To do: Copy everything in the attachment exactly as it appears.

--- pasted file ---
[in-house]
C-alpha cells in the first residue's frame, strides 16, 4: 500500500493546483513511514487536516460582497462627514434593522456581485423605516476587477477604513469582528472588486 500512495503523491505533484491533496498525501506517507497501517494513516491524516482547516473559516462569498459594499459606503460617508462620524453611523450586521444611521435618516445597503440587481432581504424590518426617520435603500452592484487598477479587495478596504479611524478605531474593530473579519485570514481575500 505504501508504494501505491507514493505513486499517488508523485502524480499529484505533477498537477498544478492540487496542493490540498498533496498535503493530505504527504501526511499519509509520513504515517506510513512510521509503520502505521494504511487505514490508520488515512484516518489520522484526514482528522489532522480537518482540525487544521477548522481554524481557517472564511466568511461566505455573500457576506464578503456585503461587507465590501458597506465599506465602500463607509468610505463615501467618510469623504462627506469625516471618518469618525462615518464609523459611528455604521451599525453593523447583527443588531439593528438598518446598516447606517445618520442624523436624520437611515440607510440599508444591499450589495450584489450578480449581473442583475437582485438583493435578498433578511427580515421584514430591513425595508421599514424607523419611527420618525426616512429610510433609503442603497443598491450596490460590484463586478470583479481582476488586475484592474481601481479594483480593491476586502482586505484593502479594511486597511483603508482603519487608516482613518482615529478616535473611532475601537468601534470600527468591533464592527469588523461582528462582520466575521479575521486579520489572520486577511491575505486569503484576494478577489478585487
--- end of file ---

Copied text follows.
[in-house]
C-alpha cells in the first residue's frame, strides 16, 4: 500500500493546483513511514487536516460582497462627514434593522456581485423605516476587477477604513469582528472588486 500512495503523491505533484491533496498525501506517507497501517494513516491524516482547516473559516462569498459594499459606503460617508462620524453611523450586521444611521435618516445597503440587481432581504424590518426617520435603500452592484487598477479587495478596504479611524478605531474593530473579519485570514481575500 505504501508504494501505491507514493505513486499517488508523485502524480499529484505533477498537477498544478492540487496542493490540498498533496498535503493530505504527504501526511499519509509520513504515517506510513512510521509503520502505521494504511487505514490508520488515512484516518489520522484526514482528522489532522480537518482540525487544521477548522481554524481557517472564511466568511461566505455573500457576506464578503456585503461587507465590501458597506465599506465602500463607509468610505463615501467618510469623504462627506469625516471618518469618525462615518464609523459611528455604521451599525453593523447583527443588531439593528438598518446598516447606517445618520442624523436624520437611515440607510440599508444591499450589495450584489450578480449581473442583475437582485438583493435578498433578511427580515421584514430591513425595508421599514424607523419611527420618525426616512429610510433609503442603497443598491450596490460590484463586478470583479481582476488586475484592474481601481479594483480593491476586502482586505484593502479594511486597511483603508482603519487608516482613518482615529478616535473611532475601537468601534470600527468591533464592527469588523461582528462582520466575521479575521486579520489572520486577511491575505486569503484576494478577489478585487